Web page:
White privilege, systemic racism and implicit bias. These phrases are in the national spotlight. We read about them in the news and discuss them with family, friends, and co-workers. Some of us may have even been part of a workplace training where these terms were discussed.
“White privilege,” coined in 1988 by Dr. Peggy McIntosh, described it as being an invisible system where being born white is advantageous in a society that favors white people. One example was having the ability to walk into a store without being suspected of shoplifting.
Systemic racism is the set of institutional, cultural and interpersonal practices within a society that tend to put one group in a better position to succeed resulting in disparate treatment over a period of time. Examples can be found in education, housing, banking, and the legal system.
According to the Equal Employment Opportunity Commission (EEOC), “implicit bias” is social behavior driven by learned stereotypes that operate automatically in our interactions with others. These implicit associations harbored in our subconscious cause us to have feelings and attitudes about other people based on skin color, hair style, gender, age, disability, and appearance.
Over the past decades, the EEOC, researchers, and private employers have touted the benefits of training workers on these topics.
Remember in 2018 when Starbucks closed all of its stores to conduct implicit bias training after two Black men in Philadelphia were arrested for sitting at a table without ordering? Starbucks’ then-CEO explained that, “The promise of America will not be achieved if it’s only available to those who have the right color skin or the right ZIP code.”
Trump’s executive order
However, a Sept. 22, 2020, Executive Order from President Donald Trump put the brakes on certain types of diversity and inclusion trainings conducted for federal agencies, contractors and grant recipients. The order addressed the subject of race and sex stereotyping.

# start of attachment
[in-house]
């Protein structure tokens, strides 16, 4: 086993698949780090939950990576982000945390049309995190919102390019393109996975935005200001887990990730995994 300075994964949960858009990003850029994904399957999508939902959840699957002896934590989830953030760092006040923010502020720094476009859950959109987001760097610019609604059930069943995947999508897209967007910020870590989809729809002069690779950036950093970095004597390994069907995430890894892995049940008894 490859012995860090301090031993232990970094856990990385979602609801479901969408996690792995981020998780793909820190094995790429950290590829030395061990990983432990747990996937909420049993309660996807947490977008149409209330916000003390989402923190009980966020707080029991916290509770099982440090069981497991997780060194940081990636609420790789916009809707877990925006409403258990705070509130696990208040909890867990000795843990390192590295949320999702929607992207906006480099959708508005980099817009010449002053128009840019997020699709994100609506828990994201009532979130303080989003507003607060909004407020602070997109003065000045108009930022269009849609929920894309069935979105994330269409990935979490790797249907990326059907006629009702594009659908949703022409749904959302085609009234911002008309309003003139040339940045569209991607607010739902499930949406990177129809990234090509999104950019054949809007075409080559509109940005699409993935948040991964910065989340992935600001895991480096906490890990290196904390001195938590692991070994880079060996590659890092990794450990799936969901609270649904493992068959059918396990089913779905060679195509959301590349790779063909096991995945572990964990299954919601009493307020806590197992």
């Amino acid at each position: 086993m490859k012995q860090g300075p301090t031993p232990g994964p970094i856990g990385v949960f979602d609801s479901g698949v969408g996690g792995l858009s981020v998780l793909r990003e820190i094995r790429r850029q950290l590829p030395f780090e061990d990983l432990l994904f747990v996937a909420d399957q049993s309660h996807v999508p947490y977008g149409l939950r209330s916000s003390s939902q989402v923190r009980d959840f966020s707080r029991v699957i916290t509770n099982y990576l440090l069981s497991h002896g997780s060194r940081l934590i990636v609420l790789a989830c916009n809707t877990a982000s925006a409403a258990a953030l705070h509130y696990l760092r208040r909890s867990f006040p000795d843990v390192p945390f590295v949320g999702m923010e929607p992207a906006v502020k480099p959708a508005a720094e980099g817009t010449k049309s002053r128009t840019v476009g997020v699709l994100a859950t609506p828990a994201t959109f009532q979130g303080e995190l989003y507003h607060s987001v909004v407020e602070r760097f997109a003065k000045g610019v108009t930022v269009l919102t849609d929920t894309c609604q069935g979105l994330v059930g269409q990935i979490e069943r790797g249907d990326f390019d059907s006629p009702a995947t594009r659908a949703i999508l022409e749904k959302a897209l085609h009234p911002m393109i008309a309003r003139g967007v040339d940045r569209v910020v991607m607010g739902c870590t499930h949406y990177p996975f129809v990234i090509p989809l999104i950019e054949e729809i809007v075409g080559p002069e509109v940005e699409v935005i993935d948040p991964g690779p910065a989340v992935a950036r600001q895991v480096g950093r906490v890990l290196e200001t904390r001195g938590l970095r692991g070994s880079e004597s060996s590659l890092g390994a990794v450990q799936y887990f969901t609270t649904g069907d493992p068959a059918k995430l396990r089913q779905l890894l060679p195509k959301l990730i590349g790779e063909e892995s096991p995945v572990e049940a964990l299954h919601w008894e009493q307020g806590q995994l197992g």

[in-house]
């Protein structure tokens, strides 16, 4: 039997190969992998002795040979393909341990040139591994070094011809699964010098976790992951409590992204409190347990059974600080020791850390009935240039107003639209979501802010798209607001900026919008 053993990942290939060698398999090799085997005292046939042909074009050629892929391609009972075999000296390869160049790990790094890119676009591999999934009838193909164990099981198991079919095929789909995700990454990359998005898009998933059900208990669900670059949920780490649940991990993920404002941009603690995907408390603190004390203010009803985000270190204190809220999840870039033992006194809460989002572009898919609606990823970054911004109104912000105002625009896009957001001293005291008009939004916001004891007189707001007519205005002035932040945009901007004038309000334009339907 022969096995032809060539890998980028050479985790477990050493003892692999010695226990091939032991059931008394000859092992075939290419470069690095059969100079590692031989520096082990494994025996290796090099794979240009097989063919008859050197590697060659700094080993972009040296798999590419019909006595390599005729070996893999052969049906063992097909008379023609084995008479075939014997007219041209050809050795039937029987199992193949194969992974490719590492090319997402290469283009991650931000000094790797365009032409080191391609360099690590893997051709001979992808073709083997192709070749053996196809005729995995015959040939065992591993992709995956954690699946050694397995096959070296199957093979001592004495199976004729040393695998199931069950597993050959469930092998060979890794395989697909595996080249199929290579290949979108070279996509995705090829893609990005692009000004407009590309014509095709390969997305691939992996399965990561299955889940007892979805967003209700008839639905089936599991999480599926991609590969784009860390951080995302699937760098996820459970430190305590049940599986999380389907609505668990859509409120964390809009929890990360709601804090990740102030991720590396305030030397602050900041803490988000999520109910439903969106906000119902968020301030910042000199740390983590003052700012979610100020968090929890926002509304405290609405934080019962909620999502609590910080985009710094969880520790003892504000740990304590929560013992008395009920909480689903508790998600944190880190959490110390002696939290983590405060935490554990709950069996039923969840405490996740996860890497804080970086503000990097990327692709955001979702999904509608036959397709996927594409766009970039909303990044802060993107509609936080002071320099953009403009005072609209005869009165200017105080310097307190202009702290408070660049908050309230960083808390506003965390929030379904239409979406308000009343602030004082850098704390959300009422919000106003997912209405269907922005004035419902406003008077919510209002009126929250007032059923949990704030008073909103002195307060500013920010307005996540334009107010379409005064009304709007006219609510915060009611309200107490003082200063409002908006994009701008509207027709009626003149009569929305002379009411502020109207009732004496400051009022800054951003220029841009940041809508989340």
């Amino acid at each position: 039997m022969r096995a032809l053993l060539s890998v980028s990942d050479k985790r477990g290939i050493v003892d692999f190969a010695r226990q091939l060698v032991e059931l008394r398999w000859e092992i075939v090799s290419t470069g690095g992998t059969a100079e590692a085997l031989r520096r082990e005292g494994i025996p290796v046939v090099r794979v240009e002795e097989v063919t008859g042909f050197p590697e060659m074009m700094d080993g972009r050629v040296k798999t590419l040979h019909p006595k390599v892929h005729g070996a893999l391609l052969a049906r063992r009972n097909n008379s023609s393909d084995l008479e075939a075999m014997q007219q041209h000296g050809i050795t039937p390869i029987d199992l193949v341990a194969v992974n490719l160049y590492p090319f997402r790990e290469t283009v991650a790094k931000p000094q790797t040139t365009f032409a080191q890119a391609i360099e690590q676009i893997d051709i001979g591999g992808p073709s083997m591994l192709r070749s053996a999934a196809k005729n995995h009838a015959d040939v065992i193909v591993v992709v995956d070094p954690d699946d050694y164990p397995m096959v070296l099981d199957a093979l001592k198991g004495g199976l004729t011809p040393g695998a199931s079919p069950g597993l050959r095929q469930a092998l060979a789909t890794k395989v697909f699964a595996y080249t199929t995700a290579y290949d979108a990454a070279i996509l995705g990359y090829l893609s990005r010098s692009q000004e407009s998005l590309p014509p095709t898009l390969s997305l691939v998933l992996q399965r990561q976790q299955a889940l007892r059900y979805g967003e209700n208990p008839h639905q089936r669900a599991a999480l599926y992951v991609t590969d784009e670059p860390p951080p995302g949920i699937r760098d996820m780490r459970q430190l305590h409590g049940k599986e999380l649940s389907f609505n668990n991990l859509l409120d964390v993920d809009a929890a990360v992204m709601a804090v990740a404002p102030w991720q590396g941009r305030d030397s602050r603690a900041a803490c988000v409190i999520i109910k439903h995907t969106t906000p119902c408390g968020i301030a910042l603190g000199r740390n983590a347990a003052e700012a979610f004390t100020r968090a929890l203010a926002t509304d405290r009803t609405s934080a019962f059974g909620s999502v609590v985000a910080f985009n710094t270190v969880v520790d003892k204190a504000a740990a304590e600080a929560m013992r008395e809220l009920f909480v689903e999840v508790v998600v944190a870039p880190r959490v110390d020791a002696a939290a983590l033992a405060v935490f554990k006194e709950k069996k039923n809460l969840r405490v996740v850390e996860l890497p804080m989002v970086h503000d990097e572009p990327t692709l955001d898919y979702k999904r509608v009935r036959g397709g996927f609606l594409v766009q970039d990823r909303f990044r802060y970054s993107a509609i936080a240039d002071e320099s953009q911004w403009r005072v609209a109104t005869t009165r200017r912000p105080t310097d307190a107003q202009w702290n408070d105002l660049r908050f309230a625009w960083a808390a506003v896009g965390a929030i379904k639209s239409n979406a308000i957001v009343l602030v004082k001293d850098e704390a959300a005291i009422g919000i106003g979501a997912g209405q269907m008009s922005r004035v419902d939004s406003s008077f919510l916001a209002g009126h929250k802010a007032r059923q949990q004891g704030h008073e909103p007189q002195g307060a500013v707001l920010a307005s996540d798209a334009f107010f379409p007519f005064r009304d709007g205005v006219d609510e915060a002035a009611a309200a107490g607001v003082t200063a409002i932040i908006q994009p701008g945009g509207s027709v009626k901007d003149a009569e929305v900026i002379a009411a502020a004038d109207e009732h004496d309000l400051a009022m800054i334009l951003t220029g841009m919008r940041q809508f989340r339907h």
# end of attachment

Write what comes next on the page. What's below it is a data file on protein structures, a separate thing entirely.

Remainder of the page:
It states, “it shall be the policy of the United States not to promote race or sex stereotyping or scapegoating in the Federal workforce … and not to allow grant funds to be used for these purposes. In addition, Federal contractors will not be permitted to inculcate such views in their employees.”
The order defines stereotyping as means “ascribing character traits, values, moral and ethical codes, privileges, status, or beliefs to a race or sex, or to an individual because of his or her race or sex.” Scapegoating means “assigning fault, blame, or bias to a race or sex, or to members of a race or sex because of their race or sex. It similarly encompasses any claim that, consciously or unconsciously, … members of any race are inherently racist….”
Effective Nov. 21, 2020, all government contractors must include a provision that they shall not use any workplace training that “inculcates” in its employees any form of race or sex stereotyping or scapegoating, including the concepts that: (a) one race or sex is inherently superior to another race or sex; (b) an individual, by virtue of his or her race or sex, is inherently racist, sexist, or oppressive, whether consciously or unconsciously; (c) an individual should be discriminated against or receive adverse treatment solely or partly because of his or her race or sex; (d) an individual, by virtue of his or her race or sex, bears responsibility for actions committed in the past by other members of the same race or sex; (e) any individual should feel discomfort, guilt, anguish, or any other form of psychological distress on account of his or her race or sex; or (f) meritocracy or traits such as a hard work ethic are racist or sexist, or were created by a particular race to oppress another race.
In addition, contractors must include these new anti sex/race stereotyping/scapegoating provisions in every lower tier subcontract or purchase order, to bind their subcontractors and vendors. Government contractors are also required to send a notice (forthcoming from the contracting officer) to each labor union advising of the contractor’s commitments under the executive order that must be posted conspicuously in the workplace.
Failure to comply with the executive order, or with any related rules or regulations, may result in the contract or funding being canceled, terminated, or suspended rendering the contractor ineligible for further federal government contracts and other sanctions.
Clearly, penalties for noncompliance are severe. Federal agencies, grantees, contractors, subcontractors, should immediately scrutinize their current contracts, policies and training materials and ensure they are consistent with this executive order. Your future funding may just depend on it.
Laura L. Rubenstein, Esq., and Michael Stover are partners at the law firm of Wright, Constable & Skeen, LLP in Baltimore. Rubenstein practices management-side employment law and Stover is a surety and construction lawyer.